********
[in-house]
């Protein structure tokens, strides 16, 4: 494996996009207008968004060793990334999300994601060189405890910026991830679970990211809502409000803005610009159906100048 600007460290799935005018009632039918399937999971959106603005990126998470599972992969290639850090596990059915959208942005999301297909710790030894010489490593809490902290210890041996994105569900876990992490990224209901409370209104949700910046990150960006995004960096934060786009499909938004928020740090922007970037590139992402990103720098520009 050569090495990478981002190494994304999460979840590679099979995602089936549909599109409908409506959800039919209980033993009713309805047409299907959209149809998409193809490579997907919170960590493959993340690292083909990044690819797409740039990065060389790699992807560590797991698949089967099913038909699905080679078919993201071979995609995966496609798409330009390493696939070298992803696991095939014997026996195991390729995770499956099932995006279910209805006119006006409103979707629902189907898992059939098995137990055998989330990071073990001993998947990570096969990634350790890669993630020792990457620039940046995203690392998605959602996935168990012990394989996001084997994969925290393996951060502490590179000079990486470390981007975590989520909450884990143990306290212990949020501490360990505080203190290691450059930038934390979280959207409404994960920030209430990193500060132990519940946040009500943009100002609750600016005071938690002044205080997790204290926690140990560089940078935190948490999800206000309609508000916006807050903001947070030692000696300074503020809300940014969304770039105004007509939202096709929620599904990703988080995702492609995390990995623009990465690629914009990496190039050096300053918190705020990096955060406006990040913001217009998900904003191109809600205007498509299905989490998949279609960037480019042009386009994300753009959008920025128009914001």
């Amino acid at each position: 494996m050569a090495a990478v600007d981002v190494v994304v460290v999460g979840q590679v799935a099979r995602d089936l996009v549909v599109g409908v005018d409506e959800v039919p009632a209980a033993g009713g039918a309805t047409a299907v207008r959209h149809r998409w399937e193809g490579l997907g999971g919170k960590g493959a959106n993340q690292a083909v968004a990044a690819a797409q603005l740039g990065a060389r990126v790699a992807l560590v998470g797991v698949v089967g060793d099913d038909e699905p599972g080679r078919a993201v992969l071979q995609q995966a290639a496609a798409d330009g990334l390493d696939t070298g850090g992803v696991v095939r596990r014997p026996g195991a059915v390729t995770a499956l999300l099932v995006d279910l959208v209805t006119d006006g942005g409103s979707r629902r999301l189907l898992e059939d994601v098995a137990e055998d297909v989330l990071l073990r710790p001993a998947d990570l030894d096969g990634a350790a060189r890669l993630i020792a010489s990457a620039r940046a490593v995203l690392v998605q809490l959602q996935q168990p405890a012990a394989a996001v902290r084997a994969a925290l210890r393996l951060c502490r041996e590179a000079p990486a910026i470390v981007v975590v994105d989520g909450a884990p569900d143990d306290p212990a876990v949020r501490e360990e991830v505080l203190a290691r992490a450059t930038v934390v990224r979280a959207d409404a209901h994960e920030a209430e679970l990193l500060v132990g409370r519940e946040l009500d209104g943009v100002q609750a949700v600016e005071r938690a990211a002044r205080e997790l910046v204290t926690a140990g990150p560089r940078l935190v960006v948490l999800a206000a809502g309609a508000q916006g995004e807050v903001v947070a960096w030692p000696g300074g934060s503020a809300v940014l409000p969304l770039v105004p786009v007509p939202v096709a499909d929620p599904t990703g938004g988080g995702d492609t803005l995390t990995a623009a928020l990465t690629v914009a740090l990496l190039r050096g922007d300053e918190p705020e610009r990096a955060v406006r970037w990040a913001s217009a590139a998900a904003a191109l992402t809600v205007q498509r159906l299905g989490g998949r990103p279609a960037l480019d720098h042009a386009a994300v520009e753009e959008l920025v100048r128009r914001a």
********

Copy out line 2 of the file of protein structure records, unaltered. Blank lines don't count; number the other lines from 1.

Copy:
């Protein structure tokens, strides 16, 4: 494996996009207008968004060793990334999300994601060189405890910026991830679970990211809502409000803005610009159906100048 600007460290799935005018009632039918399937999971959106603005990126998470599972992969290639850090596990059915959208942005999301297909710790030894010489490593809490902290210890041996994105569900876990992490990224209901409370209104949700910046990150960006995004960096934060786009499909938004928020740090922007970037590139992402990103720098520009 050569090495990478981002190494994304999460979840590679099979995602089936549909599109409908409506959800039919209980033993009713309805047409299907959209149809998409193809490579997907919170960590493959993340690292083909990044690819797409740039990065060389790699992807560590797991698949089967099913038909699905080679078919993201071979995609995966496609798409330009390493696939070298992803696991095939014997026996195991390729995770499956099932995006279910209805006119006006409103979707629902189907898992059939098995137990055998989330990071073990001993998947990570096969990634350790890669993630020792990457620039940046995203690392998605959602996935168990012990394989996001084997994969925290393996951060502490590179000079990486470390981007975590989520909450884990143990306290212990949020501490360990505080203190290691450059930038934390979280959207409404994960920030209430990193500060132990519940946040009500943009100002609750600016005071938690002044205080997790204290926690140990560089940078935190948490999800206000309609508000916006807050903001947070030692000696300074503020809300940014969304770039105004007509939202096709929620599904990703988080995702492609995390990995623009990465690629914009990496190039050096300053918190705020990096955060406006990040913001217009998900904003191109809600205007498509299905989490998949279609960037480019042009386009994300753009959008920025128009914001």